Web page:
Where to see the last partial solar eclipse of 2018

Where to see the last partial solar eclipse of 2018

The partial solar eclipse will be visible in the day starting at around 1:32 pm Indian Standard Time (IST), and will be visible till 5:02 PM IST. As the three bodies are found in a straight line, residents from some parts of the Earth will find part of the Sun blocked by the Moon's shadow.

The partial solar eclipse which is occurring today will not be visible in India but you can still witness it through your naked eyes while sitting comfortably on your couch.

This weekend's solar eclipse will be a partial eclipse of the sun, not the spectacular total solar eclipse that thrilled millions previous year.

The eclipse will start on August 11 around 10am CEST.

You can see the viewing times for a few locations in Newfoundland and Quebec in the table below. The wide path across parts of the Northern Hemisphere means much more people will be able to catch it than the July 13 partial solar eclipse.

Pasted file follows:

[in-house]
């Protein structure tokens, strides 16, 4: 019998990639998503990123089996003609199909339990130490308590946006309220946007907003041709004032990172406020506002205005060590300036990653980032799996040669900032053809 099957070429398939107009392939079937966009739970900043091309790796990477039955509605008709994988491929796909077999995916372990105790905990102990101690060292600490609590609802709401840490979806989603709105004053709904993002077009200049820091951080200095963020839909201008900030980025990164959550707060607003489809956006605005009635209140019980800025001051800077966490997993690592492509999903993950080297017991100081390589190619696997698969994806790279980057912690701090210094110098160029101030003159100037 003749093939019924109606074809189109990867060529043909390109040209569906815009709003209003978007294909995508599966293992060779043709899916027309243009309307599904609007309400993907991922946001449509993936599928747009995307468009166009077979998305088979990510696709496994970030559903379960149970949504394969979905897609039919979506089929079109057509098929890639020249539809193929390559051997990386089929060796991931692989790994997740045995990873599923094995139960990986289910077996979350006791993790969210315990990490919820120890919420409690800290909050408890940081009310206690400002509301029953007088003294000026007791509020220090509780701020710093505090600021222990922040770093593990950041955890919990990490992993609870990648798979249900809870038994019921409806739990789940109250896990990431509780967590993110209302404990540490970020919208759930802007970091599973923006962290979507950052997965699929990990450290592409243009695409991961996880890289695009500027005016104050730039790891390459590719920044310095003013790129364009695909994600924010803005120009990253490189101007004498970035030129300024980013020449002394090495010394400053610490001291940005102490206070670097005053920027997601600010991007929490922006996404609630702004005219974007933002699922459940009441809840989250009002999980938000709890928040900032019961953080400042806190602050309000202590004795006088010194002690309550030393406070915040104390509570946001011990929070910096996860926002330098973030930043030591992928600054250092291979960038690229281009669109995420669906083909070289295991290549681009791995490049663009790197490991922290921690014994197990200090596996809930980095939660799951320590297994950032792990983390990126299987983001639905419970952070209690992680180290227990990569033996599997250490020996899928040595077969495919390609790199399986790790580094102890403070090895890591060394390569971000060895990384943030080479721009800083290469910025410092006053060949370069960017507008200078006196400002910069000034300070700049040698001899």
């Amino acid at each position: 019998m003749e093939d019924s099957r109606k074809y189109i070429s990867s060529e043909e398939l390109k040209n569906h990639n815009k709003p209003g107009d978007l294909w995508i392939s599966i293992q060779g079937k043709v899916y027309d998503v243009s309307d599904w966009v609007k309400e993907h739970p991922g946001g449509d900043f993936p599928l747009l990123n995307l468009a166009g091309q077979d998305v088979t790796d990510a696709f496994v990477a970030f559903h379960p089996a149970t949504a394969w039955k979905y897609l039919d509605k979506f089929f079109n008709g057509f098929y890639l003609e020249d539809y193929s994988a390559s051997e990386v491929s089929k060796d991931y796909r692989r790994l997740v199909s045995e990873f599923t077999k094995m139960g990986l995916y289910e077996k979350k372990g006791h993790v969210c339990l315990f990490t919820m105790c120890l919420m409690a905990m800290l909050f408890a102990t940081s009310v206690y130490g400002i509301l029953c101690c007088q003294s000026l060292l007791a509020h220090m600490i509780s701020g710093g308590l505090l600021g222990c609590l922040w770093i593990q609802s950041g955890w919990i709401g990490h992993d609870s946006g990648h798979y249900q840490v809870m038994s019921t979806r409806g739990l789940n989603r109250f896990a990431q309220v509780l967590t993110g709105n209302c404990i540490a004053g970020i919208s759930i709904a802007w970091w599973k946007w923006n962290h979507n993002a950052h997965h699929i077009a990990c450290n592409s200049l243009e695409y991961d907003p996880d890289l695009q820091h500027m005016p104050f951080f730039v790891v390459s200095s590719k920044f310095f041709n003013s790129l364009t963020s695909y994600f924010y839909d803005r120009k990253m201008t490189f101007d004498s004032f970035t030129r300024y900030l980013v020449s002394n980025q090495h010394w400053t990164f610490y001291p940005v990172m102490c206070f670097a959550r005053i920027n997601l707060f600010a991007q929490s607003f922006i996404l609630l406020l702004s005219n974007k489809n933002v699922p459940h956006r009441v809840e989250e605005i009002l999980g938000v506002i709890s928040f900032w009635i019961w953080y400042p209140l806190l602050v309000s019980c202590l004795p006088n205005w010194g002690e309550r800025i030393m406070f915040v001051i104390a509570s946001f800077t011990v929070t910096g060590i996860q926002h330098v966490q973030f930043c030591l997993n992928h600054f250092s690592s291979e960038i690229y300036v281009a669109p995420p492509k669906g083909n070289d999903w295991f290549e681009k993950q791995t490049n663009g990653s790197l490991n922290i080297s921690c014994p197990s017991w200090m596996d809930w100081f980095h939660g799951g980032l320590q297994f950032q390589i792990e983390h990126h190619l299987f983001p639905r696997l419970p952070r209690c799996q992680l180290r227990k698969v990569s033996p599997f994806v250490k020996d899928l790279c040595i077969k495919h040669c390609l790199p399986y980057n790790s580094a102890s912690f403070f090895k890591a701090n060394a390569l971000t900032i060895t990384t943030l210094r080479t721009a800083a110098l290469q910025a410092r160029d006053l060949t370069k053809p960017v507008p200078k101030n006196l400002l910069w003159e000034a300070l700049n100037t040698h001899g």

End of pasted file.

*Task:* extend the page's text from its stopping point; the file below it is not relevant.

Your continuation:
Curious skywatchers are advised not to look directly at the sun during the rare cosmic event, because it won't be completely covered and its light can still cause eye damage. There is a myth that even chopping vegetables, fruits or any other eatables while the solar eclipse lasts, can contaminate or poison the food.

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In case you haven't been keeping track, this will be the third eclipse in less than a month.

The shadow will move from Greenland, part of North America to northern Europe and northeastern Asia.

On July 27, we had a stunning eclipse of the moon - the longest total lunar eclipse of the century. According to GSFC map, partial solar eclipse 2018 will be seen over North Pole and eastern parts of Siberia.

When the moon completely covers the sun, it creates a total solar eclipse, casting a shadow of the moon across the Earth's surface.

So, unlike past year, no place on Earth will see the glorious spectacle of a total solar eclipse. It is referred to as "partial" because the moon does not block the entirety of the sun, when witnessed from the earth. Therefore, pinhole cameras and special solar eclipse glasses must be used to observe the phenomena.

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